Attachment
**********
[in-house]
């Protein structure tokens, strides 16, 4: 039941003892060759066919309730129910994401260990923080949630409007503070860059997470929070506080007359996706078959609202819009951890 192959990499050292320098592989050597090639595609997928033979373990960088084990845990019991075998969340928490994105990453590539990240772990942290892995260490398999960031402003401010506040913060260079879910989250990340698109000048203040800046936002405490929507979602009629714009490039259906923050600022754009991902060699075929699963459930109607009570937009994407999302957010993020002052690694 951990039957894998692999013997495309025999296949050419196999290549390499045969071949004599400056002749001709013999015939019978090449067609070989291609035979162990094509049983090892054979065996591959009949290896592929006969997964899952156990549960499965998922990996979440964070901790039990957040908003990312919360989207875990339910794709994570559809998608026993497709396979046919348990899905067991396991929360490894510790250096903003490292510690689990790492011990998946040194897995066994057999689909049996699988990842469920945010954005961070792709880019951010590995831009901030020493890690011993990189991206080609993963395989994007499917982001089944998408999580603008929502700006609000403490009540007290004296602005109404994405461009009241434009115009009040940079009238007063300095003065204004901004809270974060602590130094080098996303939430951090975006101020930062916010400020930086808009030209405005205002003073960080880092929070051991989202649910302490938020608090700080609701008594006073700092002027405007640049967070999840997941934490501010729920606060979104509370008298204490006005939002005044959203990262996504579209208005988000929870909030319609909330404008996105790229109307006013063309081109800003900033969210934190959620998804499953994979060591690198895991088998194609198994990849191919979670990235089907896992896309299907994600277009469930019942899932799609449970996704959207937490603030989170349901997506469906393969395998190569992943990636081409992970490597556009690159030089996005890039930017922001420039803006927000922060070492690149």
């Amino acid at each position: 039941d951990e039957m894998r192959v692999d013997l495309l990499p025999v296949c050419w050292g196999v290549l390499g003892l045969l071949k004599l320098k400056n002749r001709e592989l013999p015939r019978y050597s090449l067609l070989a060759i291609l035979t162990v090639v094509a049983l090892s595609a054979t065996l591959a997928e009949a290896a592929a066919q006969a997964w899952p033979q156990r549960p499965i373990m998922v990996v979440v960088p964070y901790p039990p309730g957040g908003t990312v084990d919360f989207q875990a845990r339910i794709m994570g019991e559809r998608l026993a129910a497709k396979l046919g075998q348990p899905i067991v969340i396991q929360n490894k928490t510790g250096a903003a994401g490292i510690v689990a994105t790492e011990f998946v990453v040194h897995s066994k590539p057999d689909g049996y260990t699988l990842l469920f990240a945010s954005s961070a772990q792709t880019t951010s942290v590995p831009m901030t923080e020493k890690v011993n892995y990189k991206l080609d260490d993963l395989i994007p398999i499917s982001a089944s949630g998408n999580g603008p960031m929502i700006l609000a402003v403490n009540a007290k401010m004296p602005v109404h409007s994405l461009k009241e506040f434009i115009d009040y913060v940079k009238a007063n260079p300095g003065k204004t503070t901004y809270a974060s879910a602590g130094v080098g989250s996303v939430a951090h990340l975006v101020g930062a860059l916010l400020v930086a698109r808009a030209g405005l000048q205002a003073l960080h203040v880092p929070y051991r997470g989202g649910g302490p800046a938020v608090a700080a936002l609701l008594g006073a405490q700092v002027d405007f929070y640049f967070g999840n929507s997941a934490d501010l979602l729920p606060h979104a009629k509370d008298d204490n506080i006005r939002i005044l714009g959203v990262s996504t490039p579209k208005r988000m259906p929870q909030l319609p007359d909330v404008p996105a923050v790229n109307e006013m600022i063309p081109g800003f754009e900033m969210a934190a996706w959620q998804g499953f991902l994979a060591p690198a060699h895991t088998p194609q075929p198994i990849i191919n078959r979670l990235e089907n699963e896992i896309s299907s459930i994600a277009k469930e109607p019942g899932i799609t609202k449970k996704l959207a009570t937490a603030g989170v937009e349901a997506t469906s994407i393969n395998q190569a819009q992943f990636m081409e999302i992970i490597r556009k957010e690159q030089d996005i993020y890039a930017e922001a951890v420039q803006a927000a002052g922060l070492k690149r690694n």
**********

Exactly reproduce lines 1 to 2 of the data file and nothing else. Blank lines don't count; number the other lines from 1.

[in-house]
């Protein structure tokens, strides 16, 4: 039941003892060759066919309730129910994401260990923080949630409007503070860059997470929070506080007359996706078959609202819009951890 192959990499050292320098592989050597090639595609997928033979373990960088084990845990019991075998969340928490994105990453590539990240772990942290892995260490398999960031402003401010506040913060260079879910989250990340698109000048203040800046936002405490929507979602009629714009490039259906923050600022754009991902060699075929699963459930109607009570937009994407999302957010993020002052690694 951990039957894998692999013997495309025999296949050419196999290549390499045969071949004599400056002749001709013999015939019978090449067609070989291609035979162990094509049983090892054979065996591959009949290896592929006969997964899952156990549960499965998922990996979440964070901790039990957040908003990312919360989207875990339910794709994570559809998608026993497709396979046919348990899905067991396991929360490894510790250096903003490292510690689990790492011990998946040194897995066994057999689909049996699988990842469920945010954005961070792709880019951010590995831009901030020493890690011993990189991206080609993963395989994007499917982001089944998408999580603008929502700006609000403490009540007290004296602005109404994405461009009241434009115009009040940079009238007063300095003065204004901004809270974060602590130094080098996303939430951090975006101020930062916010400020930086808009030209405005205002003073960080880092929070051991989202649910302490938020608090700080609701008594006073700092002027405007640049967070999840997941934490501010729920606060979104509370008298204490006005939002005044959203990262996504579209208005988000929870909030319609909330404008996105790229109307006013063309081109800003900033969210934190959620998804499953994979060591690198895991088998194609198994990849191919979670990235089907896992896309299907994600277009469930019942899932799609449970996704959207937490603030989170349901997506469906393969395998190569992943990636081409992970490597556009690159030089996005890039930017922001420039803006927000922060070492690149």